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Battle of Pagan
Part of Mongol invasion of Burma
Date 1287
Location Pagan
Result Mongol victory; fall of Pagan Empire
Belligerents
Pagan Empire Mongol Empire
Commanders
Thihathu Esen-temur
Strength
10,000-40,000ʔ (Probably) 7,000
Casualties and losses
Unknown Minimum

The Battle of Pagan was fought in 1287 between Kublai Khan's Mongol Yuan dynasty, and their neighbors to the south, the Pagan Empire. The battle was initiated by the Mongols, who sensed opportunity in the political turmoil caused by their successful 1283 invasion of the Pagan Empire in the Battle of Bhamo. By the end of the battle, the Mongols had occupied much of the Pagan Empire and its capital city Pagan; although they quickly restored a member of the royal family as a puppet monarch, the empire crumbled as most of its territories declared independence.

Following the Battle of Bhamo, in which the Mongol army penetrated the Irrawaddy River river valley and established garrisons there, King Narathihapate of the Pagan Empire fled south to Bassein on the Irrawaddy river delta and offered submission to the Mongol Empire. His actions were deemed precipitous and cowardly, as the Mongols had chosen not to advance further into the empire, and earned the King the nickname Tarokpyemin, translating to "the king who ran away from the Chinese". When Narathihapate returned to the Prome province in 1287 to start rebuilding his empire, his shamed son Thihathu murdered him and took power himself.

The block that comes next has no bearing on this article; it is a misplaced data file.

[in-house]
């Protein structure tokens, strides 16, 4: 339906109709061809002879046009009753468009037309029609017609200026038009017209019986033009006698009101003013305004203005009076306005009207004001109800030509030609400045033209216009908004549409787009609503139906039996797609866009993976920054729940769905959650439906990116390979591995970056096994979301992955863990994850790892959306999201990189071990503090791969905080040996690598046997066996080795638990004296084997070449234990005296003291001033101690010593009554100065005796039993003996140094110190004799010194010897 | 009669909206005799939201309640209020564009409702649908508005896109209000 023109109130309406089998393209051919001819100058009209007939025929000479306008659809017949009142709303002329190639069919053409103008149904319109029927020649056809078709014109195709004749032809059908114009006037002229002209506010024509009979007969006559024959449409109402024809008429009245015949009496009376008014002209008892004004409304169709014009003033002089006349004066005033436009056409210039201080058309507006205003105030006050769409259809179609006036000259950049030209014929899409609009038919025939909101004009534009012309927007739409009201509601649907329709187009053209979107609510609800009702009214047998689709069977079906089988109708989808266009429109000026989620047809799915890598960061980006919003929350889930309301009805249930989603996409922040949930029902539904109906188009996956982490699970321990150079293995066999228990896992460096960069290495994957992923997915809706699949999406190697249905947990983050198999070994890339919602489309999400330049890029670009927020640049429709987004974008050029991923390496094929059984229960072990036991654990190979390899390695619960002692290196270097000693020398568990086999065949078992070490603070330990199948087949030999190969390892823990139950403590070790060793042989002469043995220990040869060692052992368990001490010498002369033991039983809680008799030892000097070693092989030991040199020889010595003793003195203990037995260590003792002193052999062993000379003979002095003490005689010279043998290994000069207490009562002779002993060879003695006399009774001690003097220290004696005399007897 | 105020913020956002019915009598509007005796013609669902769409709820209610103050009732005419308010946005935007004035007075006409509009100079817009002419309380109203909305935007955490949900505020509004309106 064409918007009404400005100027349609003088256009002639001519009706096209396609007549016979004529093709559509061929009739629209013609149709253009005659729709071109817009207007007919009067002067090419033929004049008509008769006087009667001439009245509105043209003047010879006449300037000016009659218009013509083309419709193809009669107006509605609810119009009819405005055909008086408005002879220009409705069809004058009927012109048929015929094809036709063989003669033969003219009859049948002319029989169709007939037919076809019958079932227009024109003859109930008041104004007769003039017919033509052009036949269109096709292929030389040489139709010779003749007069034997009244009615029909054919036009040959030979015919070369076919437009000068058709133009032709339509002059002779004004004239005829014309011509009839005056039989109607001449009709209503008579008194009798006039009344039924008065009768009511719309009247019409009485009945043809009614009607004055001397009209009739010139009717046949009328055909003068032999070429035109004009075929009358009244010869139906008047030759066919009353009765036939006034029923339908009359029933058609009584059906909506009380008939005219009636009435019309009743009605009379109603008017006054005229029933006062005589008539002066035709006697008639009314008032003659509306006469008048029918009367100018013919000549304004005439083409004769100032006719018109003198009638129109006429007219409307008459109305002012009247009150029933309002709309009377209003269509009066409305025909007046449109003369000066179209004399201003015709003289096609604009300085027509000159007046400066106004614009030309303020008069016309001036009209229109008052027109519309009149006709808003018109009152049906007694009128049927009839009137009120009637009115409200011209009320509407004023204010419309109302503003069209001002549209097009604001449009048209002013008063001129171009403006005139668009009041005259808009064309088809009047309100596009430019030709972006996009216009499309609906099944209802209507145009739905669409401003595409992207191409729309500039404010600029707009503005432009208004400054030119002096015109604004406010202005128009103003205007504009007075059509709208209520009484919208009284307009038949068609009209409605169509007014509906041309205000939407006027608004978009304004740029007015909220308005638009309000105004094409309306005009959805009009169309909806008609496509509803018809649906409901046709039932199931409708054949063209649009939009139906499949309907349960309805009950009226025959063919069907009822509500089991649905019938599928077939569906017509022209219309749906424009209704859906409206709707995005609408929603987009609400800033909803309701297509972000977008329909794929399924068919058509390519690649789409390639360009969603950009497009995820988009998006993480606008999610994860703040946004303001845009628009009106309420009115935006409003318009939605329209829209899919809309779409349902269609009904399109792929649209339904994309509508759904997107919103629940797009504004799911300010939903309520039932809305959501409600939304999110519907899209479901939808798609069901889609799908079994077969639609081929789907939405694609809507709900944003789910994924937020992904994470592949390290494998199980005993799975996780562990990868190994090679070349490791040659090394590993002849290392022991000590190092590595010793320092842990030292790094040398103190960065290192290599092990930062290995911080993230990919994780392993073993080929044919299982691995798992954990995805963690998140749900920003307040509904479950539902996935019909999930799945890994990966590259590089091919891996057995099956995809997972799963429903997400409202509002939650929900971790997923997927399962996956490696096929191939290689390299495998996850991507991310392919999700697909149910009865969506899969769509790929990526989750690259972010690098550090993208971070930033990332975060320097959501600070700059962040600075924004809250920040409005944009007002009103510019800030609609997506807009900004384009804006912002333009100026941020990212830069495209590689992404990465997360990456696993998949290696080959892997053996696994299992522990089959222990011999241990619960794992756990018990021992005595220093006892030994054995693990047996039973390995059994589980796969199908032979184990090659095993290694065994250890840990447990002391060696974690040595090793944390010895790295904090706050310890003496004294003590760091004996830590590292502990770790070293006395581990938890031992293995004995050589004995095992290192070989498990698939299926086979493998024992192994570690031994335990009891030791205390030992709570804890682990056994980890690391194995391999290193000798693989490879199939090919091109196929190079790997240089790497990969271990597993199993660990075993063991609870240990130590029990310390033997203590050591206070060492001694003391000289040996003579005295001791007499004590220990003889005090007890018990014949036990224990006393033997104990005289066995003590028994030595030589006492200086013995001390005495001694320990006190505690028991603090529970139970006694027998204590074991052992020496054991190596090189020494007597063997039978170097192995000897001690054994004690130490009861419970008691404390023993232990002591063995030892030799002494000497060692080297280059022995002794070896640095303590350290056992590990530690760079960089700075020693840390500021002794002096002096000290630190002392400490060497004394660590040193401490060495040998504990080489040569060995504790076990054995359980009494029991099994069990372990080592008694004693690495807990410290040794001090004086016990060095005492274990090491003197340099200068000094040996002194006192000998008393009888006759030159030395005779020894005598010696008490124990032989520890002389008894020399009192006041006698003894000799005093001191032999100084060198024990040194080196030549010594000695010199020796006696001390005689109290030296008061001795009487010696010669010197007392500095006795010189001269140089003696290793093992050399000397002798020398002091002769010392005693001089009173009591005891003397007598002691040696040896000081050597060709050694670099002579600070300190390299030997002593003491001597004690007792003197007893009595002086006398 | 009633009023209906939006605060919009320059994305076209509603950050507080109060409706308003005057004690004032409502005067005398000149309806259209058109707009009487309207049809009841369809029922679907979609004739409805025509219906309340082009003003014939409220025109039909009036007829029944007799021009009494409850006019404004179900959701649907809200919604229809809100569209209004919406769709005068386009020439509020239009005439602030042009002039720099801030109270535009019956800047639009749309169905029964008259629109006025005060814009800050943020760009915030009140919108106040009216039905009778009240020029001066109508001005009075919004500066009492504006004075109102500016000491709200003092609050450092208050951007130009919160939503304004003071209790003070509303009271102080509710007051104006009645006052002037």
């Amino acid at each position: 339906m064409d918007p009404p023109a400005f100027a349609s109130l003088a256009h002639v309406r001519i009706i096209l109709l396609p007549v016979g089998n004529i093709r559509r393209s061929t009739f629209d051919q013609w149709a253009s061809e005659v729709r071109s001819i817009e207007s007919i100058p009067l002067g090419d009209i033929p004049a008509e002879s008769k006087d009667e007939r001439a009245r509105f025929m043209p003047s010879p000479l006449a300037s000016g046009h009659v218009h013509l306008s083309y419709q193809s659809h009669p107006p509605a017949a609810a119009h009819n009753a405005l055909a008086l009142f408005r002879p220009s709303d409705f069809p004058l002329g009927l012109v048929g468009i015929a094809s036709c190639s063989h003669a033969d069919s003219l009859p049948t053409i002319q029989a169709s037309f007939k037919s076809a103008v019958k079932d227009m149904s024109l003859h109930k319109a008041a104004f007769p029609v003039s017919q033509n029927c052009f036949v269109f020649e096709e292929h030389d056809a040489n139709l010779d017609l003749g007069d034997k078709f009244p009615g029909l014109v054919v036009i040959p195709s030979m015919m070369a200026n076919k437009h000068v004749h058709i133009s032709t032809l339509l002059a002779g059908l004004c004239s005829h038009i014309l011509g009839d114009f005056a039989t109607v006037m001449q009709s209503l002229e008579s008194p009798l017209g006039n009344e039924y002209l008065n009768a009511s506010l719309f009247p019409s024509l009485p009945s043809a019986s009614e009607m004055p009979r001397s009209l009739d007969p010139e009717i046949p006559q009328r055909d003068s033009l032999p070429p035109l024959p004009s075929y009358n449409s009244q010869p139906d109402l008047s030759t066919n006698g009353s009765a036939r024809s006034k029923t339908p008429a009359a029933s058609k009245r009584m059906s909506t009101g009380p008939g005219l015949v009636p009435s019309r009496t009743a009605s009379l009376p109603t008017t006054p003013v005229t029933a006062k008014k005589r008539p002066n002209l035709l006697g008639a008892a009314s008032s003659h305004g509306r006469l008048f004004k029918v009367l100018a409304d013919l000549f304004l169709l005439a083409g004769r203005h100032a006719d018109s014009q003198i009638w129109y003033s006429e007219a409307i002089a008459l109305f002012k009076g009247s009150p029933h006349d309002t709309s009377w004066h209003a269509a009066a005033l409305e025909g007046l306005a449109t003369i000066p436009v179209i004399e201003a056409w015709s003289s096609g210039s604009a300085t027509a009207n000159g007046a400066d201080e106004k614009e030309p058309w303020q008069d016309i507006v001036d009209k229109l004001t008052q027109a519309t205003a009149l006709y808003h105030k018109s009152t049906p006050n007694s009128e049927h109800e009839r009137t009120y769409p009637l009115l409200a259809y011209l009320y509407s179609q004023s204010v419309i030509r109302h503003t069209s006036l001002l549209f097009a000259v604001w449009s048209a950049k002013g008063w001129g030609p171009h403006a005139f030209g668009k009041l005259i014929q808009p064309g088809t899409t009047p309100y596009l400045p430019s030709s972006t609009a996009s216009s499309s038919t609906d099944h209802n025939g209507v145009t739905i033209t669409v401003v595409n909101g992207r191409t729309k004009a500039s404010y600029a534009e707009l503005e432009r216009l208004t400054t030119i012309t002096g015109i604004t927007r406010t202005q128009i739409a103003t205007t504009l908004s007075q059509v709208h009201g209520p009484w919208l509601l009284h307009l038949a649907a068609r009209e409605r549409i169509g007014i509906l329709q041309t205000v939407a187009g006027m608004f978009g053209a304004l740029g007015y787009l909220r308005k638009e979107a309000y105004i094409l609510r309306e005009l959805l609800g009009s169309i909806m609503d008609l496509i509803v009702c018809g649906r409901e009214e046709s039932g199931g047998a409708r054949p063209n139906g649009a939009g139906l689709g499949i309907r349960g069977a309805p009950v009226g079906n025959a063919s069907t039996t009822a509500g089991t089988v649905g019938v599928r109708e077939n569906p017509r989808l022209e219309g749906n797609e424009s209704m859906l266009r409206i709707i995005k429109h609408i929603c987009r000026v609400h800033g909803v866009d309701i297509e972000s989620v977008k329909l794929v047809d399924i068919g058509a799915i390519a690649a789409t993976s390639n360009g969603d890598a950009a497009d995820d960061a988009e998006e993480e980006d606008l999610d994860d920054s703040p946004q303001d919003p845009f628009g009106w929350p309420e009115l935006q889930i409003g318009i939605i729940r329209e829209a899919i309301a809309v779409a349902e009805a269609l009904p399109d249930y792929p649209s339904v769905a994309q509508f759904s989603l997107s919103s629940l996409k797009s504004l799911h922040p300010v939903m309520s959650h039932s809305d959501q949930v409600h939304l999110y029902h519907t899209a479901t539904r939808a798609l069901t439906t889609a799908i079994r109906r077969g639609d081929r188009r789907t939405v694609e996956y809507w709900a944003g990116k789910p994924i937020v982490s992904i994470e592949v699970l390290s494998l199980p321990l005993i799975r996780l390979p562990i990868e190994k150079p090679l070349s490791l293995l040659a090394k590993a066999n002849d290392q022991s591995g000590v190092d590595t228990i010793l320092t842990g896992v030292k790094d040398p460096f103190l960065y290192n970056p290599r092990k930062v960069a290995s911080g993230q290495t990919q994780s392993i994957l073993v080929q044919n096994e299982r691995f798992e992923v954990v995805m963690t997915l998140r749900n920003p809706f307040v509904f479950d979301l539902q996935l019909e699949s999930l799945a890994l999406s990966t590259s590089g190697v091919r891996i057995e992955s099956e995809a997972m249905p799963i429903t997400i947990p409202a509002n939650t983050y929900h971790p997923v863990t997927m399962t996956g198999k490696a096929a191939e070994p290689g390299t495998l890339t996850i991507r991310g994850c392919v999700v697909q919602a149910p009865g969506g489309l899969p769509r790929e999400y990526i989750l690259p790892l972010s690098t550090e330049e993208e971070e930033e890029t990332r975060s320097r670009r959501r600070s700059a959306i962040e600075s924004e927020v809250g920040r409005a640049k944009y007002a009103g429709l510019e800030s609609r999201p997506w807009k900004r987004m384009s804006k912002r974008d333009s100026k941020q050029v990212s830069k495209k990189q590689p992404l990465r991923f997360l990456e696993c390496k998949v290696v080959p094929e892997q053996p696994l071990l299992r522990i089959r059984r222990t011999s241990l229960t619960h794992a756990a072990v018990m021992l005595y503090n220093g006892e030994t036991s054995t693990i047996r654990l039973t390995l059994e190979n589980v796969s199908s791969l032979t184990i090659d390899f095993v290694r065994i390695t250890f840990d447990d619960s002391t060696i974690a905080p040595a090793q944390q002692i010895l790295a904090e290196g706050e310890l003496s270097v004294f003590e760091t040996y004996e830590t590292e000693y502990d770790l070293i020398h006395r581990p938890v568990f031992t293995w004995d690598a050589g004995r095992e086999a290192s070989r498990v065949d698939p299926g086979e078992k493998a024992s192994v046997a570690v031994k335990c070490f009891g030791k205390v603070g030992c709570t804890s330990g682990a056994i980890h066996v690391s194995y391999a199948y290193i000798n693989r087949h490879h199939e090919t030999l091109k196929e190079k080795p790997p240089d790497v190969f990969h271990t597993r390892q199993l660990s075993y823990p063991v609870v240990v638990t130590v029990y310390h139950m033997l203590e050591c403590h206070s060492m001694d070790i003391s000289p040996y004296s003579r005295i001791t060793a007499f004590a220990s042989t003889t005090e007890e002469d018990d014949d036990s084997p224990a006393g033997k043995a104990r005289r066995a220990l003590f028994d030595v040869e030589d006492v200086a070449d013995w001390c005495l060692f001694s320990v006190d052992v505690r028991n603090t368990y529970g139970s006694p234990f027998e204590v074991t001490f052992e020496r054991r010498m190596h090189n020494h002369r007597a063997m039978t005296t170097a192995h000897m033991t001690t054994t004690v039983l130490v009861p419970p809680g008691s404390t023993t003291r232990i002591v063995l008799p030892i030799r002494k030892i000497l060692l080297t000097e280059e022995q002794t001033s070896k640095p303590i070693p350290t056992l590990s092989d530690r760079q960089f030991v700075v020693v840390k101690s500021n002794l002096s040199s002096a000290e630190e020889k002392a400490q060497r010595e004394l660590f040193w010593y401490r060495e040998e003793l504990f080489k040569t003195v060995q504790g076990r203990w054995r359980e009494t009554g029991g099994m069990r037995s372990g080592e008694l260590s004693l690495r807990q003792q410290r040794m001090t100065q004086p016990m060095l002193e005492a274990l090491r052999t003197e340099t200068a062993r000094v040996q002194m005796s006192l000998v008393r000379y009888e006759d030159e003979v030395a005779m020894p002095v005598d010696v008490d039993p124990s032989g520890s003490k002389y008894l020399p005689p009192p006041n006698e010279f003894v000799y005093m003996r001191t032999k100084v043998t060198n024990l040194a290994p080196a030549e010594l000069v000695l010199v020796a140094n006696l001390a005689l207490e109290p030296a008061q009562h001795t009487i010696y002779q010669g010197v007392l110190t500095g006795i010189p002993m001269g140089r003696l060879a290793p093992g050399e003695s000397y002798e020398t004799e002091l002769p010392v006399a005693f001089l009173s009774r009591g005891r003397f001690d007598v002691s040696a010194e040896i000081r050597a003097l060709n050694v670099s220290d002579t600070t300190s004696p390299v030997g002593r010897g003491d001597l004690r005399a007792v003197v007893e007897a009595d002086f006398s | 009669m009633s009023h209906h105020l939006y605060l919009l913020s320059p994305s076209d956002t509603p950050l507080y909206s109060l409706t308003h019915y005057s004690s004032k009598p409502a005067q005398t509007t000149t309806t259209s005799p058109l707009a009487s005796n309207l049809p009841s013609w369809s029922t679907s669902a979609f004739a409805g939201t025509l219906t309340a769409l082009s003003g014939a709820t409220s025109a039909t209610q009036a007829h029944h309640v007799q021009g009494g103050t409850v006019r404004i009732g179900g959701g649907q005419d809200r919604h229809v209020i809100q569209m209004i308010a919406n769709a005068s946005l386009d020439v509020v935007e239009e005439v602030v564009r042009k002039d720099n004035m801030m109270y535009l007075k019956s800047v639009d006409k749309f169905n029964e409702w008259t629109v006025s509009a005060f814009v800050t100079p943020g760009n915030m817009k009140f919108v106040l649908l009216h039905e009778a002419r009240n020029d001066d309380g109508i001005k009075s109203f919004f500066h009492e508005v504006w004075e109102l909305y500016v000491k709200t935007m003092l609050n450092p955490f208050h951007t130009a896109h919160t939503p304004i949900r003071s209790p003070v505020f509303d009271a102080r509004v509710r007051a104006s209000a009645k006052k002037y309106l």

The political turmoil of these events tempted Kublai Khan's grandson Esen-Temür who was stationed in the southerly Yunnan province, to action. Temür led a large army down the Irrawaddy river valley and captured the capital city Pagan, also sending military parties across the country to ensure submission. The expedition is considered to have been a costly one for the invading Mongol army. Following the battle, the Mongols installed one of the remaining members of the royal family, Kyawswa, as monarch in exchange for his submission to Mongol overlordship. However, the stress of the power struggles and invasion on the central government was too much for the empire to withstand; it quickly fractured as various provinces declared independence from the weak seat of centralized power. Thus ended the Pagan period of Burmese history.

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